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HARC: Helpful Academic Researchers Companion

HARC has been designed to answer the questions researchers ask at every step of the research life cycle

Steps in Searching the Literature

 

The purpose of a literature search is to set up a framework for your topic, identify, select and synthesise, and find gaps in the published literature on a particular question or topic.

Brainstorm keywords

A good starting point in any literature search is to identify your main keywords. 

Have you tried using a Mind Map to Visualise your Research Topic?

Using a mind map can assist in:

  • defining your topic
  • organising ideas in a logical structure
  • seeing connections between ideas you already have
  • connecting new ideas to what you already know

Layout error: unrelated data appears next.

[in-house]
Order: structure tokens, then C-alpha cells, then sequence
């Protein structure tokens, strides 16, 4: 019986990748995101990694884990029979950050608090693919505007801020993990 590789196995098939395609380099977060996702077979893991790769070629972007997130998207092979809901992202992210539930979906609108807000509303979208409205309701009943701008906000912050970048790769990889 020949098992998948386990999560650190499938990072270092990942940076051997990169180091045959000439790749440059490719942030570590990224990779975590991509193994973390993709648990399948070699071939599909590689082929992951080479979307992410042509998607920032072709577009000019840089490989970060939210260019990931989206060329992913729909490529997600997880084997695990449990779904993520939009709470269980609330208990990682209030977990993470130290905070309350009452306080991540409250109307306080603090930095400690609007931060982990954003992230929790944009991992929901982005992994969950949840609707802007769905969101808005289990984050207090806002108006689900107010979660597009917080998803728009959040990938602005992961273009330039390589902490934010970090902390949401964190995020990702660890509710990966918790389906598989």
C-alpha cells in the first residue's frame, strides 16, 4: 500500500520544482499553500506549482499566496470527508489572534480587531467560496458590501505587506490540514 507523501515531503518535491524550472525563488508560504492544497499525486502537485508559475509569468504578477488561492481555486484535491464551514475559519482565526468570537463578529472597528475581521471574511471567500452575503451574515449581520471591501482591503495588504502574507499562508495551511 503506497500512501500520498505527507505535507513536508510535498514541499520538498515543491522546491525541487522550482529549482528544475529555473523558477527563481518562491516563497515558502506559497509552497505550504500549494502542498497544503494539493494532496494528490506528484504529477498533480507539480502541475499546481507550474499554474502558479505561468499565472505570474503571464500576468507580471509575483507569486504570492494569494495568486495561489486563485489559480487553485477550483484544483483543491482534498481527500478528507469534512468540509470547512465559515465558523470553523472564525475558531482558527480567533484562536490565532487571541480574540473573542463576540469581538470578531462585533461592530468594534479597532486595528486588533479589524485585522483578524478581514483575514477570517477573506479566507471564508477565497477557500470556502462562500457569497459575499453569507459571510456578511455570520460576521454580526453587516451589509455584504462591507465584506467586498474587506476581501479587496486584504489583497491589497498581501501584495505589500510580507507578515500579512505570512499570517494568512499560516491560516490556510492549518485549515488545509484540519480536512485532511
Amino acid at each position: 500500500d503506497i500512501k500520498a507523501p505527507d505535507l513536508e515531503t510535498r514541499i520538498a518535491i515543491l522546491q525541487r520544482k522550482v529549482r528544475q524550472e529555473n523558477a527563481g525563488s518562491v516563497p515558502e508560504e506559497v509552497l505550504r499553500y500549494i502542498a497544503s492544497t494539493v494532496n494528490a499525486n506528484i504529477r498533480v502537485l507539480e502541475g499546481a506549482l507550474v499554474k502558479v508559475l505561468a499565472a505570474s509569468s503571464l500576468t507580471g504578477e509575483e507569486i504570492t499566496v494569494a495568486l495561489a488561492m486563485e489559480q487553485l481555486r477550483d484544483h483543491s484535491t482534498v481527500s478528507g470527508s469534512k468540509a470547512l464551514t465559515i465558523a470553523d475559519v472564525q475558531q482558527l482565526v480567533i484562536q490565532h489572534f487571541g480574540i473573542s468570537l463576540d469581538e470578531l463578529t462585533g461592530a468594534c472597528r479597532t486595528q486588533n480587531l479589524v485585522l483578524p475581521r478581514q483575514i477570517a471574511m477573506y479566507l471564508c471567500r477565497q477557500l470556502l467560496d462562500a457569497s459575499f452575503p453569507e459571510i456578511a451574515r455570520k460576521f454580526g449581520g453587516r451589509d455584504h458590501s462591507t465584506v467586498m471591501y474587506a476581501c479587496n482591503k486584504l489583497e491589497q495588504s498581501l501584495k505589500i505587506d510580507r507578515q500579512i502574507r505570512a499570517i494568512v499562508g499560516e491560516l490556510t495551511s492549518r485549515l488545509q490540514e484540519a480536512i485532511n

• identifying useful keywords (identifying which databases are the most appropriate to use)
  • identifying inclusion/exclusion criteria
  • externalising and visualising what you think your literature search should include.

MindMeister is an online mind mapping software available to all ECU staff and students.

Expand your Keywords

Think of different ways or synonyms for your existing keywords as authors may have covered your topic using different terminology.

Check if your subject databases use a database thesaurus or "controlled vocabulary" as this may assist in finding more articles on your topic.

Refine your Database Searches using Boolean and other search operators